THE PROBLEM WITH THE, “DO WHATEVER IT TAKES FOR STUDENTS” PLATITUDE…

Teachers aren’t robots, yet…

Most of the teachers that I know are dedicated professionals who genuinely love children and want the best for them.

Teaching, however, is a professional that has morphed into one of less prestige and unrealistic expectations. Many districts have allowed politics and ad hoc solutions to erode the culture for teachers, administrators and support staff to levels of toxicity that have many either considering or actually leaving a profession they genuinely love.

The problem is that when teachers lament or express genuine concerns about the unrealistic expectations, workload and deflection of all responsibility and blame to them, they are considered to be undedicated, complainers, whiners and unprofessional.

Too many times teachers are expected to do ANYTHING IT TAKES FOR THEIR STUDENTS…ANYTHING.

They’re expected to accept an never ending list of tasks because it’s ‘best for children’ while often ON THEIR OWN TIME THEY’RE EXPECTED TO give up their duty-free lunch to ‘build relationships’, as well as…

Contact parents,

Oversee extra-curricular activities/clubs/organizations,

Plan,

Create and update reports,

Create intervention logs,

Aggregate data,

Study data,

Report data,

Make and adjust plans according to data,

Make accommodations,

Unpredictable environment,

Neglect the needs of their own children…

…and maintain the highest levels of emotional intelligence so they don’t react to that environment in a manner that could cost them their career or freedom.

In the corporate world there are functional areas and specialists that support the organization’s work, but teachers are expected to be both subject matter specialists and generalists.

This is because government and districts do a poor job of managing human bandwidth and seeing the importance of allocating funds to do so.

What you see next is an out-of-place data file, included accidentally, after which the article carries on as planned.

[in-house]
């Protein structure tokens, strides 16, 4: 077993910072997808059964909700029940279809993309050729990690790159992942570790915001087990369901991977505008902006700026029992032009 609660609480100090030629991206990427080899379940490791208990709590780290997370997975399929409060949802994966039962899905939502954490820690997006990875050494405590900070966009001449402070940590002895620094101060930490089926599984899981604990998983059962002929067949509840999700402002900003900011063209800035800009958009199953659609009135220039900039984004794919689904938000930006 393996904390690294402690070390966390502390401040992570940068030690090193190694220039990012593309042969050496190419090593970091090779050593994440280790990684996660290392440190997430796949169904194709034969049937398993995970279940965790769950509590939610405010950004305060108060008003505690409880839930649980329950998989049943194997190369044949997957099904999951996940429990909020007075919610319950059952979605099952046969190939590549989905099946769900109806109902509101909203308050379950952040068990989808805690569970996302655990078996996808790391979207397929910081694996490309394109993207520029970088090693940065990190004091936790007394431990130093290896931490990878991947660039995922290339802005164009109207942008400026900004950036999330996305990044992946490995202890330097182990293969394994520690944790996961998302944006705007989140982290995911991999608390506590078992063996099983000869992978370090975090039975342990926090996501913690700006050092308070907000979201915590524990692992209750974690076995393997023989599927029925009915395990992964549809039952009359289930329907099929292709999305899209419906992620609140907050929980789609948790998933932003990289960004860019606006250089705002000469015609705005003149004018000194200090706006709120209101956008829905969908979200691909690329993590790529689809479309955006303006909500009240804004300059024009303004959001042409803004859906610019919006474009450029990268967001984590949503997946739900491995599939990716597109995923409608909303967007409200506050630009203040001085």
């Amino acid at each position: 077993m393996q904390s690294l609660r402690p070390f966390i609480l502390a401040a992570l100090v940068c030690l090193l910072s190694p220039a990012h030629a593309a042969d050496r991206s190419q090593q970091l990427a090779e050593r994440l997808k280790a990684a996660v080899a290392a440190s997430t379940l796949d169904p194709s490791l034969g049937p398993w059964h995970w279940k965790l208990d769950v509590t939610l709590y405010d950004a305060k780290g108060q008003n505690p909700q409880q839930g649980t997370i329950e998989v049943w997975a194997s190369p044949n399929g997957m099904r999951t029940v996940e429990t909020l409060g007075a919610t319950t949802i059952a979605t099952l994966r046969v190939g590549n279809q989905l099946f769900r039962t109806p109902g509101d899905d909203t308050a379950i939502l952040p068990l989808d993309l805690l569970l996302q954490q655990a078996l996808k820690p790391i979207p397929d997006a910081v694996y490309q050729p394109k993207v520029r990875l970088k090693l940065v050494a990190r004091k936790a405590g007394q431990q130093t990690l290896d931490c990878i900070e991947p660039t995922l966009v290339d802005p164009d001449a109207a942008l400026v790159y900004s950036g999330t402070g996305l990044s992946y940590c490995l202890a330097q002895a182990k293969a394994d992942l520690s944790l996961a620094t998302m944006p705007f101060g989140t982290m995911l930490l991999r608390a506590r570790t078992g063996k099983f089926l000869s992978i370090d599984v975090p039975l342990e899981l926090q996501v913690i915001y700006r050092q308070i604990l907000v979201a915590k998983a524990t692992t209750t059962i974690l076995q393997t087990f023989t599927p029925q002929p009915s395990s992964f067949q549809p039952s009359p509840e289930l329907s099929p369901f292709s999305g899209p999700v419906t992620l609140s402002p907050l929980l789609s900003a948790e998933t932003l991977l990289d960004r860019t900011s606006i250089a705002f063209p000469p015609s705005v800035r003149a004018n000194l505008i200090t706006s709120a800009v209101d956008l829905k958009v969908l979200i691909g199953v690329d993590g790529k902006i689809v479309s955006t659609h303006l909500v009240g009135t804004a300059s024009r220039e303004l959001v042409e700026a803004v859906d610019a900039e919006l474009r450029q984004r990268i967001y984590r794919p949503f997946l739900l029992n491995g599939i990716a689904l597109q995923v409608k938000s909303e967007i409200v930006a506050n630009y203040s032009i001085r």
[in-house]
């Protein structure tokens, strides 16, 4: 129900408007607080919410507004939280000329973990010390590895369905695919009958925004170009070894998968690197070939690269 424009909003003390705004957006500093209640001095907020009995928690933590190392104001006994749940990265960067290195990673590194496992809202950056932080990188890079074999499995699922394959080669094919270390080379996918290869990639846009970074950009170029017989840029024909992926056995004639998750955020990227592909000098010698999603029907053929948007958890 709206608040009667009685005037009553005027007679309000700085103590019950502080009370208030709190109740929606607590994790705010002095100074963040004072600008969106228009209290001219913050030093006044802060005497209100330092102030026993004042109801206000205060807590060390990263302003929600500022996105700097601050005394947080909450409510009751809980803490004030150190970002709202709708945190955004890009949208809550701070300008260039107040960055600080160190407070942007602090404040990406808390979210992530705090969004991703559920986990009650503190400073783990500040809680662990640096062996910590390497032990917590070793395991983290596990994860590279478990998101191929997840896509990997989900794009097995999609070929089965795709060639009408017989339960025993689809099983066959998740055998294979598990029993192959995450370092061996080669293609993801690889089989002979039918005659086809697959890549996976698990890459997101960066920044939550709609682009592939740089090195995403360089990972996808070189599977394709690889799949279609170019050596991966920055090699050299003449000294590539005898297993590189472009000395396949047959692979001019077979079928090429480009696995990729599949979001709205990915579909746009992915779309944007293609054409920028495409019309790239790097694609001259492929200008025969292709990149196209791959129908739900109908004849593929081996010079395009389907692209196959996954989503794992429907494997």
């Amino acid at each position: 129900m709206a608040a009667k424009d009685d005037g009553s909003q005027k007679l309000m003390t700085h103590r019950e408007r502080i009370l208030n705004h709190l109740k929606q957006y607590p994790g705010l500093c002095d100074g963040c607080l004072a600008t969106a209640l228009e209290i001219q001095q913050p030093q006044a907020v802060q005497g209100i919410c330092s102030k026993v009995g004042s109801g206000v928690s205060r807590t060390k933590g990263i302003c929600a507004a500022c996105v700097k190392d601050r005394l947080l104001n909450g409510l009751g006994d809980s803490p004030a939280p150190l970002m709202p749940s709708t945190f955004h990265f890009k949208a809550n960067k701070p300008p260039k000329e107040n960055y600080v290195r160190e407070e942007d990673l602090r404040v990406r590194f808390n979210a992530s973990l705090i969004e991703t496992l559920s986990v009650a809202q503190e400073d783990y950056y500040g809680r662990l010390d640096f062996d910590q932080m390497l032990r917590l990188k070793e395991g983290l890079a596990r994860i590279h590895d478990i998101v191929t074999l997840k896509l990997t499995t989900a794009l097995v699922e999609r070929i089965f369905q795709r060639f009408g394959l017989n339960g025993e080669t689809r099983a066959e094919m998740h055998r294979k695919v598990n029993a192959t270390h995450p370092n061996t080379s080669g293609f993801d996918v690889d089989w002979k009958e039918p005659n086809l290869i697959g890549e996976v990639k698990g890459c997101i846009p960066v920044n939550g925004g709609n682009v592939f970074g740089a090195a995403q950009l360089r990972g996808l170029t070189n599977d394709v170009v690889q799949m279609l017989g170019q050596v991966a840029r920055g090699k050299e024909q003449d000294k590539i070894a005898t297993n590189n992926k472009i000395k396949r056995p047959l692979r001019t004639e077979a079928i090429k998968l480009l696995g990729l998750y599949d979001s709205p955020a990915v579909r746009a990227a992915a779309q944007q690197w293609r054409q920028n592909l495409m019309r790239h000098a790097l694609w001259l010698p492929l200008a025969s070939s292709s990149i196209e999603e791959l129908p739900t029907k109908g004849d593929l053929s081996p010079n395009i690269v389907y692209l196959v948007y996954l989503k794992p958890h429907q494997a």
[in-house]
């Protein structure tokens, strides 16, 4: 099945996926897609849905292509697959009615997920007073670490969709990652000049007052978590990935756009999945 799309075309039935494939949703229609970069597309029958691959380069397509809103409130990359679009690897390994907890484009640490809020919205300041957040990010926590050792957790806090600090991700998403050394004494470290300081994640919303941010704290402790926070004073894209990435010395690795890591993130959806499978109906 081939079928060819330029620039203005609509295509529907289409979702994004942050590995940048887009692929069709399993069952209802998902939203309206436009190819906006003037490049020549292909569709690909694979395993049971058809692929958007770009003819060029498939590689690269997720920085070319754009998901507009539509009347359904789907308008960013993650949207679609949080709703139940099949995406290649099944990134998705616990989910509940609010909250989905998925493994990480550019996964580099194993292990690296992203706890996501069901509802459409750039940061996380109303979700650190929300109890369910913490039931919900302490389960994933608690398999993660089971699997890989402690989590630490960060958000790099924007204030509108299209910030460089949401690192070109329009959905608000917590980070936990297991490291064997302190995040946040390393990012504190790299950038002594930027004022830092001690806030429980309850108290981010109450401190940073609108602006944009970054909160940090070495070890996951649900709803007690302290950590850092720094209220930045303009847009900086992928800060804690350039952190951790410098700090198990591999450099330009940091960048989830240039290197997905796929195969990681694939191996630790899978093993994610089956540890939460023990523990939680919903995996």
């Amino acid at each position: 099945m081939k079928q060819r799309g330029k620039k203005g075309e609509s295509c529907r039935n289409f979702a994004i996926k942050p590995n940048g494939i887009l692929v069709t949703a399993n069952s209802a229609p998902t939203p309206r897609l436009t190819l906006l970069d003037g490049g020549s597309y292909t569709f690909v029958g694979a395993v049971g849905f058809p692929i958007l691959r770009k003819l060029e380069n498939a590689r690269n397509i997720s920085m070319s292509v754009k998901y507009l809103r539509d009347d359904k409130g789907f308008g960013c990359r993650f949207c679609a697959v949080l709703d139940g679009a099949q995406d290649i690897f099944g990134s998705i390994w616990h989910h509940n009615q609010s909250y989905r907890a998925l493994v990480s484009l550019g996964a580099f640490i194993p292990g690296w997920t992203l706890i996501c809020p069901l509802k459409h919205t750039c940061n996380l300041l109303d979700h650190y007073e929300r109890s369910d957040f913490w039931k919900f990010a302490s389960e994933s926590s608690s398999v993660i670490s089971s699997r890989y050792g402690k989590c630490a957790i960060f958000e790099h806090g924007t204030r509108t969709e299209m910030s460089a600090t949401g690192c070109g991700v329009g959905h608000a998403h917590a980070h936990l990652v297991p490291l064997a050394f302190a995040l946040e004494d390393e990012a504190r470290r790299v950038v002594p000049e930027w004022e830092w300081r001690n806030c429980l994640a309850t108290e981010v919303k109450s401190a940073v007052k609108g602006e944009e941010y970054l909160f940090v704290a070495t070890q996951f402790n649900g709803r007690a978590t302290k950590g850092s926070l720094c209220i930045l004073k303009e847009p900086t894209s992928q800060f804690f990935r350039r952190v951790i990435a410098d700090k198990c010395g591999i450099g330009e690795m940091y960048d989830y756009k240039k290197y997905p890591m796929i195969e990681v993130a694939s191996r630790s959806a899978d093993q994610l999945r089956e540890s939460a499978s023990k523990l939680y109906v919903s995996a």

Most large organizations have seen the importance of a functional area that manages internal culture, while in most districts it’s non-existent.

This sets administrators, teachers and staff up for dysfunction, conflict and ‘tribal warfare’ in the school…

All this for the politically correct phrase, “We’ve got to do what’s best for children.” — that serves as an excuse to add an endless list of tasks.

During the height of the COVID/19 pandemic, one Tennessee politician in early 2021 made the complaint that, too many people are listening to the teacher’s union rather than the parents. This implies you can’t consider both and that the teachers don’t matter…this establishes culture. “

The problem with our school boards is that they come up with these plans to reopen. First it was January, then it’s February,” he said. “Now, who knows when it’s going to be. They are changing their plans purely because of the teachers’ unions. And that’s the only pressure they are listening to and they need to be listening to parents about when to get these children back into school.” ~Brian Kelsey

Society must stop shaming, questioning the dedication and placing blame on teacher as they react to a culture and environment they didn’t create.

It’s impossible to DO WHAT’S BEST FOR CHILDREN while IGNORING THE QUALITY OF LIFE for those who are paid too little to nurture and take daily responsibility for them.

Let me say this…

I left a career in corporate America to teach because I watched the dedication of my wife for 20 years. I actually took and passed two PRAXIS tests in 2008, but was immediately offered another corporate job that paid what many principals were making…I went for the money. However, after leaving corporate in 2018, I began teaching in 2019. My first two districts were a complete mess, however…

I absolutely love teaching and take this work very seriously.

My current district and school have created a great culture for teachers to teach. Yes, they have to react to the macro-expectations, and of course isn’t perfect, but have proven to be intentional in their care for teachers.

And, I haven’t once heard, WE HAVE TO DO WHAT’S BEST FOR STUDENTS as an excuse to add to the list of unrealistic expectations.

Teaching is a ministry.

Ministry is simply serving others.

In spiritual ministry, God states that we must treat those who minister to us with the highest level of respect…

1 Thessalonians 5:12-13 (NIV)

12 Now we ask you, brothers and sisters, to acknowledge those who work hard among you, who care for you in the Lord and who admonish you. 13 Hold them in the highest regard in love because of their work. Live in peace with each other.

It would be wonderful if our society would do this in education — they used to do so.

This is a legitimate concern of education professionals. Anyone who sees it as just another complaint is part of the problem.

BE BLESSTIFIED!

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